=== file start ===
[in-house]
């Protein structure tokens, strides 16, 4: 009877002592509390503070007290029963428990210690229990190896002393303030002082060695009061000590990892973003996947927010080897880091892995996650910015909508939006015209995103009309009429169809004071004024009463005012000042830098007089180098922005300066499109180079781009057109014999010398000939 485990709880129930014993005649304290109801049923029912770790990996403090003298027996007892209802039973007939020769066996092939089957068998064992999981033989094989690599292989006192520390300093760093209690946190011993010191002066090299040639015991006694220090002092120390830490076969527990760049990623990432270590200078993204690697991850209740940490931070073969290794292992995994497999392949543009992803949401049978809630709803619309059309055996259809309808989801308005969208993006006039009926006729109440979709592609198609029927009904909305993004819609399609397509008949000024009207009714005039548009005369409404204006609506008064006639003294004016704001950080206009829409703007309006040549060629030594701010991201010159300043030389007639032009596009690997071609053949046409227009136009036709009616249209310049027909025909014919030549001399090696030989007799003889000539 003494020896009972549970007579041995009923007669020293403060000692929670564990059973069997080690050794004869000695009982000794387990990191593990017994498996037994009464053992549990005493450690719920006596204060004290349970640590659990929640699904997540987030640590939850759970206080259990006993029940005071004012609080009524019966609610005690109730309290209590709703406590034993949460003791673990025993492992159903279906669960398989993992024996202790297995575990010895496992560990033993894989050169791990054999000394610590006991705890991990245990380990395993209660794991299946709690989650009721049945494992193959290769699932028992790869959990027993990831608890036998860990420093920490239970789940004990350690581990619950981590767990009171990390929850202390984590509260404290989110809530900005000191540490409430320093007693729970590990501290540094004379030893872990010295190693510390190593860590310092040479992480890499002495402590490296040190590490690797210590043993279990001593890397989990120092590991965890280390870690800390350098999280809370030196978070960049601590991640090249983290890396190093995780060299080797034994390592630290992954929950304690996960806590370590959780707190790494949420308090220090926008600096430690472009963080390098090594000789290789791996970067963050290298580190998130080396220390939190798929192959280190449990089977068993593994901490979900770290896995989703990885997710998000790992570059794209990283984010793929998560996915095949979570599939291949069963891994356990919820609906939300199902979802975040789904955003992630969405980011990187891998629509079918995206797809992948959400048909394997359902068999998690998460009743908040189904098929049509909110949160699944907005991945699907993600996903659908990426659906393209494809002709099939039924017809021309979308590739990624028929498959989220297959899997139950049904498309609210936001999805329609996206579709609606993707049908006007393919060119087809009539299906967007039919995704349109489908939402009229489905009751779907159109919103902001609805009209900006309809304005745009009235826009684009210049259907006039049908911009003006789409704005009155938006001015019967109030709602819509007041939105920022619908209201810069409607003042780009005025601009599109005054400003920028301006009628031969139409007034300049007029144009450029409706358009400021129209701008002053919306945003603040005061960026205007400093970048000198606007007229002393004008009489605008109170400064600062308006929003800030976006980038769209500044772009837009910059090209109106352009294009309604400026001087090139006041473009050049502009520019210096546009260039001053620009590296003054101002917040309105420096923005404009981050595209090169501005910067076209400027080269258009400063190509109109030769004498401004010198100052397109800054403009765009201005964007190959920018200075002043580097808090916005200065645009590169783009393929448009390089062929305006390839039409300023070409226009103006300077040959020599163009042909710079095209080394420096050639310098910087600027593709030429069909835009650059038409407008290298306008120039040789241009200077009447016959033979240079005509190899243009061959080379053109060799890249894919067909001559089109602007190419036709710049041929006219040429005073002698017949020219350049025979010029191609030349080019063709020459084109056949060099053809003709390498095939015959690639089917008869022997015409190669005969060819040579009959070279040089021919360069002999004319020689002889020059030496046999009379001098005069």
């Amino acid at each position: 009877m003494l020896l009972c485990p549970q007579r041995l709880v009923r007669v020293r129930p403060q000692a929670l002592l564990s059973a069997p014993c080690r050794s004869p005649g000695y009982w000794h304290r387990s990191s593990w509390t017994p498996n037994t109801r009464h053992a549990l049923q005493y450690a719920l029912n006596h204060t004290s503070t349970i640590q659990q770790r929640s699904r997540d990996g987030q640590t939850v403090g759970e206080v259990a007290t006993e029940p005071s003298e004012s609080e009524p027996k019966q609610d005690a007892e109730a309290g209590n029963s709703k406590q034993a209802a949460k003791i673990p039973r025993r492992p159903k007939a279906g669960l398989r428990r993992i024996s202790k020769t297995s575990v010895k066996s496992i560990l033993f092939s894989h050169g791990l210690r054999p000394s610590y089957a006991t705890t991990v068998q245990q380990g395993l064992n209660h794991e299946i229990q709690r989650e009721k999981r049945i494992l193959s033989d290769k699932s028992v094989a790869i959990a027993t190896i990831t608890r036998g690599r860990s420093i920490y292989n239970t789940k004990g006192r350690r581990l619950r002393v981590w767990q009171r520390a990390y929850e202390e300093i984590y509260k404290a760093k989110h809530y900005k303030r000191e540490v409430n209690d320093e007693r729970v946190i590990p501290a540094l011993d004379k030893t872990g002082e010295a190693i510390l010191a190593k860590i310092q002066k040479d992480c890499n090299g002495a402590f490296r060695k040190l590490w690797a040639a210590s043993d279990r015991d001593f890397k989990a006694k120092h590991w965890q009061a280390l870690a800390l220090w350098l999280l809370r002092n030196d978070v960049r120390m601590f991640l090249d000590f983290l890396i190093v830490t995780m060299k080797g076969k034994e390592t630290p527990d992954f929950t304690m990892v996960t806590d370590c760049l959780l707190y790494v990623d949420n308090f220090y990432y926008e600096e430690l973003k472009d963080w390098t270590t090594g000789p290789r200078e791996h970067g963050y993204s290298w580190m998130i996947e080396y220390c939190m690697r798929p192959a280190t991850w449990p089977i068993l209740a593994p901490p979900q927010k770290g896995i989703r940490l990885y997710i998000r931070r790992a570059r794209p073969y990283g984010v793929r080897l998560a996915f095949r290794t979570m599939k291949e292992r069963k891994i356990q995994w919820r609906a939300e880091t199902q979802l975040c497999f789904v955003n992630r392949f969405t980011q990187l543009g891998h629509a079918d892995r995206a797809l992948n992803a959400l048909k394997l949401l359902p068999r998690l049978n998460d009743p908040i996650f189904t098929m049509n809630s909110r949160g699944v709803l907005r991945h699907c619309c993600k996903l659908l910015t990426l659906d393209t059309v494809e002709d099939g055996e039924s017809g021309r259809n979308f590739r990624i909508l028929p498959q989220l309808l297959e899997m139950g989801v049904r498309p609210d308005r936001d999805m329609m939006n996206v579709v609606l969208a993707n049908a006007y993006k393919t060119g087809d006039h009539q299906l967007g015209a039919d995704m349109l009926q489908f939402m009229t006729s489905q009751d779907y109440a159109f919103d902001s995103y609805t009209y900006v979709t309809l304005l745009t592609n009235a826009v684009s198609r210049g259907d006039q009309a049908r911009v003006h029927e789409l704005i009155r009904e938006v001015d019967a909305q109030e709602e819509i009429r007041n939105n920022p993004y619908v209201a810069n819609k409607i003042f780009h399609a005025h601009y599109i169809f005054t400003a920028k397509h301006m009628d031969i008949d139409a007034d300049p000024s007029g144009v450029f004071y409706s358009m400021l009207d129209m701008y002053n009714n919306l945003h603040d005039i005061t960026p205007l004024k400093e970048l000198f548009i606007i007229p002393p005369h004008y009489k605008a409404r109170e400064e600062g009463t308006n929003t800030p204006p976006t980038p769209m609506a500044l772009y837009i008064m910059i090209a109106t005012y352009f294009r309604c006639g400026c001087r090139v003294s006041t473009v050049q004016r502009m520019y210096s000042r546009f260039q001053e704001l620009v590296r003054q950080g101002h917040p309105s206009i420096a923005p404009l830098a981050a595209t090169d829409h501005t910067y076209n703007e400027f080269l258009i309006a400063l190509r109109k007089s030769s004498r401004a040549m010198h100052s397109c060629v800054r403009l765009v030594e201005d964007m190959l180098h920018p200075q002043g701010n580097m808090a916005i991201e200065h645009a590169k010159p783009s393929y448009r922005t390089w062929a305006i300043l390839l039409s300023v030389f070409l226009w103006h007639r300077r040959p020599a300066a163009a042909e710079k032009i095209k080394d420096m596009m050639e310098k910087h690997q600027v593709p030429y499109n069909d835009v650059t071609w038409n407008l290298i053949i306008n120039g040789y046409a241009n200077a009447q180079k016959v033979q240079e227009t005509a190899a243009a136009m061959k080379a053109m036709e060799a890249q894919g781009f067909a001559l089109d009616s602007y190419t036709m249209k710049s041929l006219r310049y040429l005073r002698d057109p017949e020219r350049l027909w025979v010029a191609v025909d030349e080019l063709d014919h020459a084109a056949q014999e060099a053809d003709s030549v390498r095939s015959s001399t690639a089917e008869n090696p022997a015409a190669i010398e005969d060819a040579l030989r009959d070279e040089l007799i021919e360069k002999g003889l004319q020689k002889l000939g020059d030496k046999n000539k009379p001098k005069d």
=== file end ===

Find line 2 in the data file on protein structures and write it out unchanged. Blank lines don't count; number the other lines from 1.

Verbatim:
């Protein structure tokens, strides 16, 4: 009877002592509390503070007290029963428990210690229990190896002393303030002082060695009061000590990892973003996947927010080897880091892995996650910015909508939006015209995103009309009429169809004071004024009463005012000042830098007089180098922005300066499109180079781009057109014999010398000939 485990709880129930014993005649304290109801049923029912770790990996403090003298027996007892209802039973007939020769066996092939089957068998064992999981033989094989690599292989006192520390300093760093209690946190011993010191002066090299040639015991006694220090002092120390830490076969527990760049990623990432270590200078993204690697991850209740940490931070073969290794292992995994497999392949543009992803949401049978809630709803619309059309055996259809309808989801308005969208993006006039009926006729109440979709592609198609029927009904909305993004819609399609397509008949000024009207009714005039548009005369409404204006609506008064006639003294004016704001950080206009829409703007309006040549060629030594701010991201010159300043030389007639032009596009690997071609053949046409227009136009036709009616249209310049027909025909014919030549001399090696030989007799003889000539 003494020896009972549970007579041995009923007669020293403060000692929670564990059973069997080690050794004869000695009982000794387990990191593990017994498996037994009464053992549990005493450690719920006596204060004290349970640590659990929640699904997540987030640590939850759970206080259990006993029940005071004012609080009524019966609610005690109730309290209590709703406590034993949460003791673990025993492992159903279906669960398989993992024996202790297995575990010895496992560990033993894989050169791990054999000394610590006991705890991990245990380990395993209660794991299946709690989650009721049945494992193959290769699932028992790869959990027993990831608890036998860990420093920490239970789940004990350690581990619950981590767990009171990390929850202390984590509260404290989110809530900005000191540490409430320093007693729970590990501290540094004379030893872990010295190693510390190593860590310092040479992480890499002495402590490296040190590490690797210590043993279990001593890397989990120092590991965890280390870690800390350098999280809370030196978070960049601590991640090249983290890396190093995780060299080797034994390592630290992954929950304690996960806590370590959780707190790494949420308090220090926008600096430690472009963080390098090594000789290789791996970067963050290298580190998130080396220390939190798929192959280190449990089977068993593994901490979900770290896995989703990885997710998000790992570059794209990283984010793929998560996915095949979570599939291949069963891994356990919820609906939300199902979802975040789904955003992630969405980011990187891998629509079918995206797809992948959400048909394997359902068999998690998460009743908040189904098929049509909110949160699944907005991945699907993600996903659908990426659906393209494809002709099939039924017809021309979308590739990624028929498959989220297959899997139950049904498309609210936001999805329609996206579709609606993707049908006007393919060119087809009539299906967007039919995704349109489908939402009229489905009751779907159109919103902001609805009209900006309809304005745009009235826009684009210049259907006039049908911009003006789409704005009155938006001015019967109030709602819509007041939105920022619908209201810069409607003042780009005025601009599109005054400003920028301006009628031969139409007034300049007029144009450029409706358009400021129209701008002053919306945003603040005061960026205007400093970048000198606007007229002393004008009489605008109170400064600062308006929003800030976006980038769209500044772009837009910059090209109106352009294009309604400026001087090139006041473009050049502009520019210096546009260039001053620009590296003054101002917040309105420096923005404009981050595209090169501005910067076209400027080269258009400063190509109109030769004498401004010198100052397109800054403009765009201005964007190959920018200075002043580097808090916005200065645009590169783009393929448009390089062929305006390839039409300023070409226009103006300077040959020599163009042909710079095209080394420096050639310098910087600027593709030429069909835009650059038409407008290298306008120039040789241009200077009447016959033979240079005509190899243009061959080379053109060799890249894919067909001559089109602007190419036709710049041929006219040429005073002698017949020219350049025979010029191609030349080019063709020459084109056949060099053809003709390498095939015959690639089917008869022997015409190669005969060819040579009959070279040089021919360069002999004319020689002889020059030496046999009379001098005069």